February 2011 Update
Published: 17th February 2011
As I write at my desk at Glenloy the sun is threatening to shine outside – a rare event so far this winter. On the positive side the copious rain appears to be replenishing the water tables; severley depleted in the cold dry spring of 2010. Water levels in the freshwater lochs are probably higher now than at any time since we have been in Lochaber. The marshy area at the end of Loch Arkaig has become part of the loch proper, and some of the diving ducks are to be found closer in to shore where the water is shallower. Brief outbursts of sun spark the birds off singing. All of a sudden tits appear to be proclaiming their rights throughout the garden, along with Robins and latterly the resident Chaffinches. Migrant flocks still confuse the picture, including a large group of Fieldfare, the first seen for several weeks, flitting over the sheep pasture by the River Lochy. Dippers, which have been braving the elements all winter, contine to serenade from river and lochsides througout the region.
Our first foray up Loch Arkaig since the snow served to remind us what a desolate place the glens can appear in winter, with little apparent at first sight. On the loch there appear to be rather more Goldeneye, as well as the usual Goosander and Mallard. Parties of Tufted Duck come and go on Loch Lochy, and have at times been accompanied by small numbers of Scaup – a rare treat for us. The Red Deer stags are still present in good numbers, in most of the usual plcaes. Deer look generally underweight, a pale shadow of their southern counterparts. Their survival must depend heavily on the potatoes and hay provided by the local estates; invariably they hang around the feeding stations, and will do so well into spring. Apparantly glutting on sudden flushes of new grass is what does for many of them – a phenomenon well-remembered from my youth on a dairy farm. Further up Glen Dessary we traipsed up a barren hill, seeing where the path went, looking for signs of life. Angela saw a brace of Red Grouse, flushed from the scant heather. but otherwise nothing stirred until we began our descent. A small flock of Twite flitted from cover to cover, whilst a Golden Eagle winged straight and hard along the glen across our field of vision almost at eye-level. Back at the van Buzzards and Ravens, the other local scavengers of the hills, called for their mates.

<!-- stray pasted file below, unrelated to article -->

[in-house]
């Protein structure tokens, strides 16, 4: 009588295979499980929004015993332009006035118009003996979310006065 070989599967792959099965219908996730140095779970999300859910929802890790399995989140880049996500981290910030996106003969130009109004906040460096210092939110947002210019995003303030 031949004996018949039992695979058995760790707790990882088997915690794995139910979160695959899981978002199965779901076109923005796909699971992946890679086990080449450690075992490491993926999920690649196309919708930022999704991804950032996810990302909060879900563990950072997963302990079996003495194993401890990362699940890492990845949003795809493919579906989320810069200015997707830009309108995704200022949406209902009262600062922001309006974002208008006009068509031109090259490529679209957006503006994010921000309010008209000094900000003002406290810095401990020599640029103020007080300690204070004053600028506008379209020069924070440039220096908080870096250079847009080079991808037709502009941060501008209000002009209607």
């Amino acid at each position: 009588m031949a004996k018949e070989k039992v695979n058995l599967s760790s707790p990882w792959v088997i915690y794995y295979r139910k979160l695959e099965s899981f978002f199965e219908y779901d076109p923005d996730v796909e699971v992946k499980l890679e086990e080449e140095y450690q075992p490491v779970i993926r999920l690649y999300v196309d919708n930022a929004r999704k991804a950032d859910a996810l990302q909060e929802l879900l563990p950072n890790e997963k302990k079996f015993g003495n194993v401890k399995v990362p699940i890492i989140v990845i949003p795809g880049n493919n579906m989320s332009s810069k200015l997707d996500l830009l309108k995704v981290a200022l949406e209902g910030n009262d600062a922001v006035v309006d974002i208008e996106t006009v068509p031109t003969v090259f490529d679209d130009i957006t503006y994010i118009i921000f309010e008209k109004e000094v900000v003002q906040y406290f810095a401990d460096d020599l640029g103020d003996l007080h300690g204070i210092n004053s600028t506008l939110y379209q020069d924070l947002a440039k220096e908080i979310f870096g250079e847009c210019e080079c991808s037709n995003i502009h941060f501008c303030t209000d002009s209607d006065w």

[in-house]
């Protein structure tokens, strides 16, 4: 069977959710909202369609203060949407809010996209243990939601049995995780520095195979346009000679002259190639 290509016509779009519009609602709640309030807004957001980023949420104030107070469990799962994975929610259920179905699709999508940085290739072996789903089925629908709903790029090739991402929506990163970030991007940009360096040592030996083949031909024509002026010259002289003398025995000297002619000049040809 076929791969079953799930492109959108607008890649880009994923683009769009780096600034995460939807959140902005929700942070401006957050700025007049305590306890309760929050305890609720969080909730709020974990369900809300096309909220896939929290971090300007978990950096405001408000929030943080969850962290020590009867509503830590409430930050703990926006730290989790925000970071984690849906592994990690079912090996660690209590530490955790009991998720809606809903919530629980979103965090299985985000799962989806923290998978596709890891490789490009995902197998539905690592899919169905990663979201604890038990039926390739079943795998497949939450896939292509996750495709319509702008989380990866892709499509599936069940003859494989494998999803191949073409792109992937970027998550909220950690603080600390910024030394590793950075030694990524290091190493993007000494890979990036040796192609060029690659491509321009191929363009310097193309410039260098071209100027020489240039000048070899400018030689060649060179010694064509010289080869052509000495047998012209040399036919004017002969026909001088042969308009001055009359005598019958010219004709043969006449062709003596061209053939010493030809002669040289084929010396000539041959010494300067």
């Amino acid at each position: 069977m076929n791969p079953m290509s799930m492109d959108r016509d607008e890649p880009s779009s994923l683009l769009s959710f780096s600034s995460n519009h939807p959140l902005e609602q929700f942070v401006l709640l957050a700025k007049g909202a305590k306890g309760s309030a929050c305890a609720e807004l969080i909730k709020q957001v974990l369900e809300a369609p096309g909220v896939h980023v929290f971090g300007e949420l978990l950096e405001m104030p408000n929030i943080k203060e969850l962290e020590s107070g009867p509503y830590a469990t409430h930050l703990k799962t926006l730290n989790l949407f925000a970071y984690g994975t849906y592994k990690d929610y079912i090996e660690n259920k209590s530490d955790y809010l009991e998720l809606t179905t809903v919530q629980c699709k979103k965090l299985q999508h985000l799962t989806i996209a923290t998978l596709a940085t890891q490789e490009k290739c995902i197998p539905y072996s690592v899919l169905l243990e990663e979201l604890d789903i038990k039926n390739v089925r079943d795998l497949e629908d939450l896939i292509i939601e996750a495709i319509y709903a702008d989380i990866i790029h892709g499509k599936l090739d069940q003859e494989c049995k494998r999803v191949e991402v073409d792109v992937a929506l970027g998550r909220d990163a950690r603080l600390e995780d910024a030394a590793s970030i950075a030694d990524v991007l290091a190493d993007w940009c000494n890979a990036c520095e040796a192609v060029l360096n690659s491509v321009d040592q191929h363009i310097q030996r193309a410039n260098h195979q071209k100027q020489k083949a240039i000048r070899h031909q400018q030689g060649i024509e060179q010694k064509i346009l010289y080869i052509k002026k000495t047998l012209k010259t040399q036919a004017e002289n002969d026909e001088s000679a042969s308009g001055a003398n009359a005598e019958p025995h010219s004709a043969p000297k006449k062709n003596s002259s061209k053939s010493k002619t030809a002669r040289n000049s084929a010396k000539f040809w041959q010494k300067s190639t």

The local Sea eagles lost their nest over the winter, a victim of heavy snow and a snapped branch. The female has soon rebuilt a new one in the crown of the same tree. Hopefully this will be more robust, and has the added value of being less obscure than the old. With a bit of luck it should be possiblle to see the birds more clearly this year, albeit from a great distance. Better sightings tend to be chance encounters, and could really occur anywhere in the region.
On Tuesday it was dry and again we had our first trip of the year to Rhu point. It was nice to see the familiar sights; Mergansers paired up in the water, Shelduck in the usual spots, Common Seals on the rocks ahead of the advancing tide. We stopped for a bite of lunch on a small headland with good views across the rocks and skerries. Our attention was grasped by the chittering of Otter cubs, and we soon located the source. Two well-grown cubs were engaged in a rough and tumble with their motheron the top of some distant rocks. Variously they squabbled and chased, made sortees into the water or curled up in an ottery ball to rest. Rather than slide noiselesssly into the water one cub seemed to delight in death-defying leaps and belly flops. The three animals hunted together, munching small fish and crabs about half way between us and the rocks to which they returned. We left them after about half an hour, seemingly unaware of our presence. The white sand beach at the point was deserted , with an expanse of shore covered in small shells. On an incongruous sliver of plastic Angela found a small raft of tiny Goose Barnacles, stranded amongst the flotsum and jetsum – an unusual sight of an unfamiliar species. When we returned to the otter viewpoint their rock was almost covered and the trio had moved on.